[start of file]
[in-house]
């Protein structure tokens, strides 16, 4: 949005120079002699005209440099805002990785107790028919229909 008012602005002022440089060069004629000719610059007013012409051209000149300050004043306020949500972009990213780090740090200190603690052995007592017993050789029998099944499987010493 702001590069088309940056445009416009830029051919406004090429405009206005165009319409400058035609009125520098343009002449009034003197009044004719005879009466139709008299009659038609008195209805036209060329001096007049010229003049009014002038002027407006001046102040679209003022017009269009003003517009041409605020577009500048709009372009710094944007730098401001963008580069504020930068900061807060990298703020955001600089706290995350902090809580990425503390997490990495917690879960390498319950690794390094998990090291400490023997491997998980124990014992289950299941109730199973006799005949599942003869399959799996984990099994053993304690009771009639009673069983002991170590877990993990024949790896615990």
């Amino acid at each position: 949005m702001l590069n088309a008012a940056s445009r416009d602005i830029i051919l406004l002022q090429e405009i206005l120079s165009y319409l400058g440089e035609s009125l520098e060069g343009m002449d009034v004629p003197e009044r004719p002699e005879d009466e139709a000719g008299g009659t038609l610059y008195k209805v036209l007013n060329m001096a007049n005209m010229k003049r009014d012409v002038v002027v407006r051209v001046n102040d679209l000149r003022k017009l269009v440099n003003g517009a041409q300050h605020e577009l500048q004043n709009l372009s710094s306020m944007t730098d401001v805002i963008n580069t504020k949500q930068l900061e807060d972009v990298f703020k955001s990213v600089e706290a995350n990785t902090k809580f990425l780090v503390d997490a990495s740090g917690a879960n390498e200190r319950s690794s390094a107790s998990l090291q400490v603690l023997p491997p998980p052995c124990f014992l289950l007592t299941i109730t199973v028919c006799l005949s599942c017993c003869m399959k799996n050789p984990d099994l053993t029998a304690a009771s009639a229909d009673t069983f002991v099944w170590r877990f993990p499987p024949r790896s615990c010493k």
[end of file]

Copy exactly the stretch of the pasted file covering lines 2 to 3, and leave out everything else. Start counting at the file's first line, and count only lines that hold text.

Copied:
């Protein structure tokens, strides 16, 4: 949005120079002699005209440099805002990785107790028919229909 008012602005002022440089060069004629000719610059007013012409051209000149300050004043306020949500972009990213780090740090200190603690052995007592017993050789029998099944499987010493 702001590069088309940056445009416009830029051919406004090429405009206005165009319409400058035609009125520098343009002449009034003197009044004719005879009466139709008299009659038609008195209805036209060329001096007049010229003049009014002038002027407006001046102040679209003022017009269009003003517009041409605020577009500048709009372009710094944007730098401001963008580069504020930068900061807060990298703020955001600089706290995350902090809580990425503390997490990495917690879960390498319950690794390094998990090291400490023997491997998980124990014992289950299941109730199973006799005949599942003869399959799996984990099994053993304690009771009639009673069983002991170590877990993990024949790896615990």
């Amino acid at each position: 949005m702001l590069n088309a008012a940056s445009r416009d602005i830029i051919l406004l002022q090429e405009i206005l120079s165009y319409l400058g440089e035609s009125l520098e060069g343009m002449d009034v004629p003197e009044r004719p002699e005879d009466e139709a000719g008299g009659t038609l610059y008195k209805v036209l007013n060329m001096a007049n005209m010229k003049r009014d012409v002038v002027v407006r051209v001046n102040d679209l000149r003022k017009l269009v440099n003003g517009a041409q300050h605020e577009l500048q004043n709009l372009s710094s306020m944007t730098d401001v805002i963008n580069t504020k949500q930068l900061e807060d972009v990298f703020k955001s990213v600089e706290a995350n990785t902090k809580f990425l780090v503390d997490a990495s740090g917690a879960n390498e200190r319950s690794s390094a107790s998990l090291q400490v603690l023997p491997p998980p052995c124990f014992l289950l007592t299941i109730t199973v028919c006799l005949s599942c017993c003869m399959k799996n050789p984990d099994l053993t029998a304690a009771s009639a229909d009673t069983f002991v099944w170590r877990f993990p499987p024949r790896s615990c010493k």